Gabapentin is available in Canada by prescription only.
Effective against partial seizures (including secondary generalized tonic-clonic). Somewhat effective against primary generalized tonic-clonic seizures. Ineffective or worsens absence, myoclonic or tonic/atonic type seizures.
How to Use
Do not increase or decrease the dose without your doctor’s approval. Do not stop taking gabapentin without prior notice from your doctor. You may take gabapentin with food.
- Loading dose = 900 to 1200 mg/d
- Maintenance dose = 1800 to 6400 mg/d tridaily or quarter-daily
- Exhibits dose-dependent absorption (less absorbed at higher doses)
Generally well tolerated. May cause headache, ataxia, fatigue, nausea, or somnolence in some patients.
Before using this gabapentin, inform your doctor if you:
- are taking other prescription or non-prescription medications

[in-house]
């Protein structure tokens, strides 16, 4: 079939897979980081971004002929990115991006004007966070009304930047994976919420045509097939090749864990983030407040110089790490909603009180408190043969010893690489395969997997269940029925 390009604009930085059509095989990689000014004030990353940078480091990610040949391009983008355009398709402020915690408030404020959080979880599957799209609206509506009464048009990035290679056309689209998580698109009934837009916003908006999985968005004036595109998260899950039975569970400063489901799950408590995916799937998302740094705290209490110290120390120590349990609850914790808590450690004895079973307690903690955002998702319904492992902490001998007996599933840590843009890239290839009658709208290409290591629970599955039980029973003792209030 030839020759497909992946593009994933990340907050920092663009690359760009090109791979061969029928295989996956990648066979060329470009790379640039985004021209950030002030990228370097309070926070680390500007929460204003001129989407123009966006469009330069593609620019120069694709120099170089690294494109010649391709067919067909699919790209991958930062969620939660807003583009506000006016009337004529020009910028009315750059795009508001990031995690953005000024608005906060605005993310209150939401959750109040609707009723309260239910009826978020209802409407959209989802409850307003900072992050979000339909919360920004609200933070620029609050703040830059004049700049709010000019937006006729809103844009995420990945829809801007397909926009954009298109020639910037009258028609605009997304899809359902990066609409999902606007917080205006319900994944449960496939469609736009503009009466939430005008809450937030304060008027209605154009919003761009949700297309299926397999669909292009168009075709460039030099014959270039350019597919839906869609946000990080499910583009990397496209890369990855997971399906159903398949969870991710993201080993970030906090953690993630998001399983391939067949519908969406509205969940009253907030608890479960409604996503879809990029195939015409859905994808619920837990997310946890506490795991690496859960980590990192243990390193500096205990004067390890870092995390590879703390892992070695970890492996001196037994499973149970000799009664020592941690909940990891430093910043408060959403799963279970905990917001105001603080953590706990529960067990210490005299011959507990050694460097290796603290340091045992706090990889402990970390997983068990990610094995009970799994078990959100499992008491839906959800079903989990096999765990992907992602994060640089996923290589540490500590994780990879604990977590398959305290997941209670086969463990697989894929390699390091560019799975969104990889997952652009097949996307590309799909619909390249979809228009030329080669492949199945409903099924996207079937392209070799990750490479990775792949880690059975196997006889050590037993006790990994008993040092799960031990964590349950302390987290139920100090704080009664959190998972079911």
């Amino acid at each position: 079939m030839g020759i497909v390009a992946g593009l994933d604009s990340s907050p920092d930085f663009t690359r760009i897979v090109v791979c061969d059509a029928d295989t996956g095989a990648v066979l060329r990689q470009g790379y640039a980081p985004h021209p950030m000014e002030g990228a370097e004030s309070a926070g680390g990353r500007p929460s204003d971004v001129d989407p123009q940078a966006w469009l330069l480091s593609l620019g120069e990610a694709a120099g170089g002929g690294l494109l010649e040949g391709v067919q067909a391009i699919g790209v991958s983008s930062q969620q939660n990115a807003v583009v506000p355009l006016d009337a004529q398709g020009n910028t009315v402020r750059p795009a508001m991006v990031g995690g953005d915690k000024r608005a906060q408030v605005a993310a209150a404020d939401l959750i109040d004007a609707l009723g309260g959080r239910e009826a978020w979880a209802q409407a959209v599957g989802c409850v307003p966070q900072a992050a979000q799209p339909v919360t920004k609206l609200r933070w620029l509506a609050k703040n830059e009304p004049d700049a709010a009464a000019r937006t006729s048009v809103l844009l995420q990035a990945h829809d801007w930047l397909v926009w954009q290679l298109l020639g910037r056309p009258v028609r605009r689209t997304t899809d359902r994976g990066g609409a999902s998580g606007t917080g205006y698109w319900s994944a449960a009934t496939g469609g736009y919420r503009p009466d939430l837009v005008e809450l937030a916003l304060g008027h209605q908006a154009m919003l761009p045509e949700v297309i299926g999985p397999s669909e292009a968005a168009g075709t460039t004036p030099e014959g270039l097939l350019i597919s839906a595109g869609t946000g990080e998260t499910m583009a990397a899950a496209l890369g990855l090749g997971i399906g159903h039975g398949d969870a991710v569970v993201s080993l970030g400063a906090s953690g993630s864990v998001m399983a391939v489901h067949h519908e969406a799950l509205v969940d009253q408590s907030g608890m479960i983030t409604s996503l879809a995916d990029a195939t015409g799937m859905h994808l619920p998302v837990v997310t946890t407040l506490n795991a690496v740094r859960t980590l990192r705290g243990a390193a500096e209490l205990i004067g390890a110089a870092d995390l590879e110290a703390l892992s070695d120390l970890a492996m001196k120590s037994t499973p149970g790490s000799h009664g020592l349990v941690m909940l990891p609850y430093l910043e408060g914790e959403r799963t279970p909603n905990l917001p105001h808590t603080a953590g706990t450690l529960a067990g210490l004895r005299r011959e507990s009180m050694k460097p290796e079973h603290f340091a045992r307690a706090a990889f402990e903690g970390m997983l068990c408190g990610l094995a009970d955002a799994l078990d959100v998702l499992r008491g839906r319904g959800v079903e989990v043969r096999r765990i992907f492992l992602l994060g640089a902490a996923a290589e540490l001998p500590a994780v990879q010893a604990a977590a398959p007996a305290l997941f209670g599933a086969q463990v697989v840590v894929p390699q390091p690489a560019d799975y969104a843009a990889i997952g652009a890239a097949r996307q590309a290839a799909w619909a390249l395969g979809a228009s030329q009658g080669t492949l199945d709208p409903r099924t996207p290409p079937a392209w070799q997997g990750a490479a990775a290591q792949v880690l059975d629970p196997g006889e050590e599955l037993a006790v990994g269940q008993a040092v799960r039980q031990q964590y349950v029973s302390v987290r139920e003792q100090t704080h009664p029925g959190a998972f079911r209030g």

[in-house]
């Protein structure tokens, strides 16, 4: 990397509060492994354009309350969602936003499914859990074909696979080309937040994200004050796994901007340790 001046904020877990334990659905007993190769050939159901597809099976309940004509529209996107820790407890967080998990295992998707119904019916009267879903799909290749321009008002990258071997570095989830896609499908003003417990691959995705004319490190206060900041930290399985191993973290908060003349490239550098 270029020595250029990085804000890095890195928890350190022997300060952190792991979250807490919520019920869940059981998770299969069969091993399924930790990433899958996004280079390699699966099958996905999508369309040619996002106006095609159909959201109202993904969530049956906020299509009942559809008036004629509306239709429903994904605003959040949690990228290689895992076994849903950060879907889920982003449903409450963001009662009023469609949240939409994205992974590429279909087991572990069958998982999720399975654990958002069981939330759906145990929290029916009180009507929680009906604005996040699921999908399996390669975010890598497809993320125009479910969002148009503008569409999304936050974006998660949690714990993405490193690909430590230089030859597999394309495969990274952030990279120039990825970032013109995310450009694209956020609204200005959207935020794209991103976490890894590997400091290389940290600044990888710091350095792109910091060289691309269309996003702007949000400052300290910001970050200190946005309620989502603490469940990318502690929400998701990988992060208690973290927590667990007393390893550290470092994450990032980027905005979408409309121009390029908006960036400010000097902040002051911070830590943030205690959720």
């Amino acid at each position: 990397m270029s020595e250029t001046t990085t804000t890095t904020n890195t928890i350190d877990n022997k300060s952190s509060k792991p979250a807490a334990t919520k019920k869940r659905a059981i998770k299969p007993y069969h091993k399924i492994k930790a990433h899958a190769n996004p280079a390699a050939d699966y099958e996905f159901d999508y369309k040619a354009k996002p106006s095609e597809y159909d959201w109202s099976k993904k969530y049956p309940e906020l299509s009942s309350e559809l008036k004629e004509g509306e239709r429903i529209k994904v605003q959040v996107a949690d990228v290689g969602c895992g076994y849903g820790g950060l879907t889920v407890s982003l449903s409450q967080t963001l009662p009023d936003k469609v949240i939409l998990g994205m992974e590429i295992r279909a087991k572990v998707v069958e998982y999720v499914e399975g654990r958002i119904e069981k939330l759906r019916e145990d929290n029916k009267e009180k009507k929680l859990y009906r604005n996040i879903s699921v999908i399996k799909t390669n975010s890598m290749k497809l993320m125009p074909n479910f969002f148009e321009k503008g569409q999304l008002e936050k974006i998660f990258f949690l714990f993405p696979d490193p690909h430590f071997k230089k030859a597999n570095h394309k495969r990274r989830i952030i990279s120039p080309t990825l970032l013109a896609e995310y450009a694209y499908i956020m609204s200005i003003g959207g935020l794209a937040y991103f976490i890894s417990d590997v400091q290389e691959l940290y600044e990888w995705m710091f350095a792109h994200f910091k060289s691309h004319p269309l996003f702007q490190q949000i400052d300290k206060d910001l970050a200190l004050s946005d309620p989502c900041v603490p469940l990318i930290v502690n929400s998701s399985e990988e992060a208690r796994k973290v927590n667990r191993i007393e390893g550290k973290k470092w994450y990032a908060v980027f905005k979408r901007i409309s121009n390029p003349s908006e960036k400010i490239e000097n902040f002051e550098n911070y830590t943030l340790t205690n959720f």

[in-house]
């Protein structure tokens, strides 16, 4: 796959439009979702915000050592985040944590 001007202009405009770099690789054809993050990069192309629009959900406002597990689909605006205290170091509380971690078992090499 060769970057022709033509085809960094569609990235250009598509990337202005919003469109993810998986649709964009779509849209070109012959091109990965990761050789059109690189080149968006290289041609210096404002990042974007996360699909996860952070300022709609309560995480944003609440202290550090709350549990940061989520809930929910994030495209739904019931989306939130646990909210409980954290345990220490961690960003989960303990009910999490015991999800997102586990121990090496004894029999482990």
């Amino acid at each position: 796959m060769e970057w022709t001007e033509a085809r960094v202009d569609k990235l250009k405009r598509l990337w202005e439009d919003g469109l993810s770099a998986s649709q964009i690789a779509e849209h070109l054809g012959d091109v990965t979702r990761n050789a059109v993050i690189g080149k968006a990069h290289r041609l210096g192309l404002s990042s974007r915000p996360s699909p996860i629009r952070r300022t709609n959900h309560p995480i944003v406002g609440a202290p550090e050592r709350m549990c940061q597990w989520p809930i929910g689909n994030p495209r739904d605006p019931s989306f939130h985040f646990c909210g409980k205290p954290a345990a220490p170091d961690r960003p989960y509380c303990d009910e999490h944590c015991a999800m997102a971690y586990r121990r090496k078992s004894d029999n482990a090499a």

- have multiple seizures
- are pregnant or breast feeding
- drink alcohol
- have kidney disease
If your seizures worsen while taking gabapentin, or if you experience a severe or unusual allergic reaction, call your doctor immediately. If your seizures are uncontrolled by this drug, do not drive or operate dangerous machinery until your dosage no longer poses a threat to you.
Gabapentin can be used with other anti-epileptic drugs without risk of interactions. Although it is not known to harm a fetus, it should be taken during pregnancy only if the benefit outweighs the unknown risk.
If you miss your dose within four hours of your next dose, take it. Otherwise, simply resume your regular schedule.
Store at room temperature between 15°C and 30°C. Keep away from children, heat, light and moisture.
Capsules in various strengths.
DisclaimerExpand Disclaimer Section
The material offered at this site is to provide general information about epilepsy to the public. It is not intended to be taken as medical advice. Although all material presented at this site has been thoroughly researched and is believed to be correct, Epilepsy Ontario accepts no liability. Consult your physician and/or neurologist with any questions you have. People with epilepsy should never discontinue anti-epileptic medications or make changes in activities unless specifically advised to do so by an attending physician.